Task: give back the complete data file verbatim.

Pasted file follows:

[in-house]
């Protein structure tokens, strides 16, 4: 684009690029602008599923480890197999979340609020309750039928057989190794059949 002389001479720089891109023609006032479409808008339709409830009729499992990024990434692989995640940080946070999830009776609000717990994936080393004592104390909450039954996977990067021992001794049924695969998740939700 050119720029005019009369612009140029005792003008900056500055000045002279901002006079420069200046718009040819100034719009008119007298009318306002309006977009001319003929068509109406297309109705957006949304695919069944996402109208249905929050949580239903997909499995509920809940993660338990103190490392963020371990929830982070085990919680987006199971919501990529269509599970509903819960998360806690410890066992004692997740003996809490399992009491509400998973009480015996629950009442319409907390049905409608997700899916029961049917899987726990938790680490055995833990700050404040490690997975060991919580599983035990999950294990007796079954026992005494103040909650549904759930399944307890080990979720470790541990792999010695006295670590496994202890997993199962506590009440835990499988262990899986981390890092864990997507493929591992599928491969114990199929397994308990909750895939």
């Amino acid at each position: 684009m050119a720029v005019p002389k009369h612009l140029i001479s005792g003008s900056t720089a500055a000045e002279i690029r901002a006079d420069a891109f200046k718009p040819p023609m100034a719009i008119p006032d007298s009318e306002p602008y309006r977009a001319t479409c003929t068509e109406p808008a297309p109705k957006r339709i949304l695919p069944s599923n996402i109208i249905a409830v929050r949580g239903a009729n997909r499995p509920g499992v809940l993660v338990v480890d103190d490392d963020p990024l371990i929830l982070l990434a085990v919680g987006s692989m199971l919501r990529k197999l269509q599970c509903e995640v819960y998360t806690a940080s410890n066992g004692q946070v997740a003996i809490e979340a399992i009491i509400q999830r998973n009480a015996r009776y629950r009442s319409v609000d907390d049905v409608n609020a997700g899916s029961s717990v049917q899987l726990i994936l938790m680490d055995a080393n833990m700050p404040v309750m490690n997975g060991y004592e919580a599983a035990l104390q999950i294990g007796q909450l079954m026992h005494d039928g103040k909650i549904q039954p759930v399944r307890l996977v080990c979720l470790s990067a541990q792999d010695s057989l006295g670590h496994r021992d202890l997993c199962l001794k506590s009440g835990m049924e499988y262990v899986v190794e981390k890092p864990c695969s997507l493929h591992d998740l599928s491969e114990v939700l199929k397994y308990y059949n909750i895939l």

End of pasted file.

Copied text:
[in-house]
């Protein structure tokens, strides 16, 4: 684009690029602008599923480890197999979340609020309750039928057989190794059949 002389001479720089891109023609006032479409808008339709409830009729499992990024990434692989995640940080946070999830009776609000717990994936080393004592104390909450039954996977990067021992001794049924695969998740939700 050119720029005019009369612009140029005792003008900056500055000045002279901002006079420069200046718009040819100034719009008119007298009318306002309006977009001319003929068509109406297309109705957006949304695919069944996402109208249905929050949580239903997909499995509920809940993660338990103190490392963020371990929830982070085990919680987006199971919501990529269509599970509903819960998360806690410890066992004692997740003996809490399992009491509400998973009480015996629950009442319409907390049905409608997700899916029961049917899987726990938790680490055995833990700050404040490690997975060991919580599983035990999950294990007796079954026992005494103040909650549904759930399944307890080990979720470790541990792999010695006295670590496994202890997993199962506590009440835990499988262990899986981390890092864990997507493929591992599928491969114990199929397994308990909750895939």
């Amino acid at each position: 684009m050119a720029v005019p002389k009369h612009l140029i001479s005792g003008s900056t720089a500055a000045e002279i690029r901002a006079d420069a891109f200046k718009p040819p023609m100034a719009i008119p006032d007298s009318e306002p602008y309006r977009a001319t479409c003929t068509e109406p808008a297309p109705k957006r339709i949304l695919p069944s599923n996402i109208i249905a409830v929050r949580g239903a009729n997909r499995p509920g499992v809940l993660v338990v480890d103190d490392d963020p990024l371990i929830l982070l990434a085990v919680g987006s692989m199971l919501r990529k197999l269509q599970c509903e995640v819960y998360t806690a940080s410890n066992g004692q946070v997740a003996i809490e979340a399992i009491i509400q999830r998973n009480a015996r009776y629950r009442s319409v609000d907390d049905v409608n609020a997700g899916s029961s717990v049917q899987l726990i994936l938790m680490d055995a080393n833990m700050p404040v309750m490690n997975g060991y004592e919580a599983a035990l104390q999950i294990g007796q909450l079954m026992h005494d039928g103040k909650i549904q039954p759930v399944r307890l996977v080990c979720l470790s990067a541990q792999d010695s057989l006295g670590h496994r021992d202890l997993c199962l001794k506590s009440g835990m049924e499988y262990v899986v190794e981390k890092p864990c695969s997507l493929h591992d998740l599928s491969e114990v939700l199929k397994y308990y059949n909750i895939l």